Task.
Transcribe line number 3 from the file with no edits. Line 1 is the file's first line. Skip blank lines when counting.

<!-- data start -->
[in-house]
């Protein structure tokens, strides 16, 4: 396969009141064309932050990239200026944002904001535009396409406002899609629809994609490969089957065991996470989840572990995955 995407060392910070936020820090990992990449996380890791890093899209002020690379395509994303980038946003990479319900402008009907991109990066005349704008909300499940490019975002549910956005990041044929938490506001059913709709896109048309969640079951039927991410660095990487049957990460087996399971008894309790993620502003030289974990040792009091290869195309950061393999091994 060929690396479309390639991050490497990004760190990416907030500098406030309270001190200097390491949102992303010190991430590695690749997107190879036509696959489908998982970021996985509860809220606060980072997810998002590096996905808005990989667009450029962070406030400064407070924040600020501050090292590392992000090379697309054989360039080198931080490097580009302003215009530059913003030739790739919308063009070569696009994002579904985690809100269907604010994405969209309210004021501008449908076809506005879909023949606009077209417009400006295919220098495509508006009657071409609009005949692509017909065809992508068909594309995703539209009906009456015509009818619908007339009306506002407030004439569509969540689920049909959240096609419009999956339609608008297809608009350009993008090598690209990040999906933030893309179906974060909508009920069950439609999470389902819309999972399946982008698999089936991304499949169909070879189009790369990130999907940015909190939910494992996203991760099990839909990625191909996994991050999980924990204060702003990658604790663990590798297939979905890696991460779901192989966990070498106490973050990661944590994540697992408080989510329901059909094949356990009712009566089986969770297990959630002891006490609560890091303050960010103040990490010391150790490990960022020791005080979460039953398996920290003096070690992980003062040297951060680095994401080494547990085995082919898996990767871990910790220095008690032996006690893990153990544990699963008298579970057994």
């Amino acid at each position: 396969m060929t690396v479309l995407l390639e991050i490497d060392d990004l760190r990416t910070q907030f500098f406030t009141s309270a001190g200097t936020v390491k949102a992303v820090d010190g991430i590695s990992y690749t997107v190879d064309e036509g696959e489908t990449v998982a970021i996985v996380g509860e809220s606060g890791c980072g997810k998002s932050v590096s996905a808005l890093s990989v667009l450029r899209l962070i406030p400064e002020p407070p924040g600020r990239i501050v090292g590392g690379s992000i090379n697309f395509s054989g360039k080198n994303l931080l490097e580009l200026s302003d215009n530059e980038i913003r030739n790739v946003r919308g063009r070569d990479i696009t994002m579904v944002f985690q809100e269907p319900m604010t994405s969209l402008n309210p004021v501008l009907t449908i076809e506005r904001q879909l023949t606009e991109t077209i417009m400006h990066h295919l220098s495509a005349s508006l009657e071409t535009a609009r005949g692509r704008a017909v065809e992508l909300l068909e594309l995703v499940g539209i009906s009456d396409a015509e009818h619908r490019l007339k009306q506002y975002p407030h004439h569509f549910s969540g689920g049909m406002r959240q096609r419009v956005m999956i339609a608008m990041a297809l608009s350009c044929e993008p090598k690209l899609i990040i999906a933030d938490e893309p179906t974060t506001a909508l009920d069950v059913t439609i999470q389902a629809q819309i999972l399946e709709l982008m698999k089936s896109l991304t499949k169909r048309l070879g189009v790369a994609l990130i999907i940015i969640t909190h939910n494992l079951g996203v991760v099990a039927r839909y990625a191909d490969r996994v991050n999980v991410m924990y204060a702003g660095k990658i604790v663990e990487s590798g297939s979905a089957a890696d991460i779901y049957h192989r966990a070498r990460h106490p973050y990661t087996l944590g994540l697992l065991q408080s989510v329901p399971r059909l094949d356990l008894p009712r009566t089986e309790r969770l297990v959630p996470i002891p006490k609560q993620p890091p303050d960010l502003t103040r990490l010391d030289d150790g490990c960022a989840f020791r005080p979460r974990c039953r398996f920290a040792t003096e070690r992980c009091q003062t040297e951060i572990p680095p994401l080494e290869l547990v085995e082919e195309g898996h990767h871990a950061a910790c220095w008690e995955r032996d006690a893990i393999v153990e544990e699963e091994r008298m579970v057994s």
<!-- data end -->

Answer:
């Amino acid at each position: 396969m060929t690396v479309l995407l390639e991050i490497d060392d990004l760190r990416t910070q907030f500098f406030t009141s309270a001190g200097t936020v390491k949102a992303v820090d010190g991430i590695s990992y690749t997107v190879d064309e036509g696959e489908t990449v998982a970021i996985v996380g509860e809220s606060g890791c980072g997810k998002s932050v590096s996905a808005l890093s990989v667009l450029r899209l962070i406030p400064e002020p407070p924040g600020r990239i501050v090292g590392g690379s992000i090379n697309f395509s054989g360039k080198n994303l931080l490097e580009l200026s302003d215009n530059e980038i913003r030739n790739v946003r919308g063009r070569d990479i696009t994002m579904v944002f985690q809100e269907p319900m604010t994405s969209l402008n309210p004021v501008l009907t449908i076809e506005r904001q879909l023949t606009e991109t077209i417009m400006h990066h295919l220098s495509a005349s508006l009657e071409t535009a609009r005949g692509r704008a017909v065809e992508l909300l068909e594309l995703v499940g539209i009906s009456d396409a015509e009818h619908r490019l007339k009306q506002y975002p407030h004439h569509f549910s969540g689920g049909m406002r959240q096609r419009v956005m999956i339609a608008m990041a297809l608009s350009c044929e993008p090598k690209l899609i990040i999906a933030d938490e893309p179906t974060t506001a909508l009920d069950v059913t439609i999470q389902a629809q819309i999972l399946e709709l982008m698999k089936s896109l991304t499949k169909r048309l070879g189009v790369a994609l990130i999907i940015i969640t909190h939910n494992l079951g996203v991760v099990a039927r839909y990625a191909d490969r996994v991050n999980v991410m924990y204060a702003g660095k990658i604790v663990e990487s590798g297939s979905a089957a890696d991460i779901y049957h192989r966990a070498r990460h106490p973050y990661t087996l944590g994540l697992l065991q408080s989510v329901p399971r059909l094949d356990l008894p009712r009566t089986e309790r969770l297990v959630p996470i002891p006490k609560q993620p890091p303050d960010l502003t103040r990490l010391d030289d150790g490990c960022a989840f020791r005080p979460r974990c039953r398996f920290a040792t003096e070690r992980c009091q003062t040297e951060i572990p680095p994401l080494e290869l547990v085995e082919e195309g898996h990767h871990a950061a910790c220095w008690e995955r032996d006690a893990i393999v153990e544990e699963e091994r008298m579970v057994s």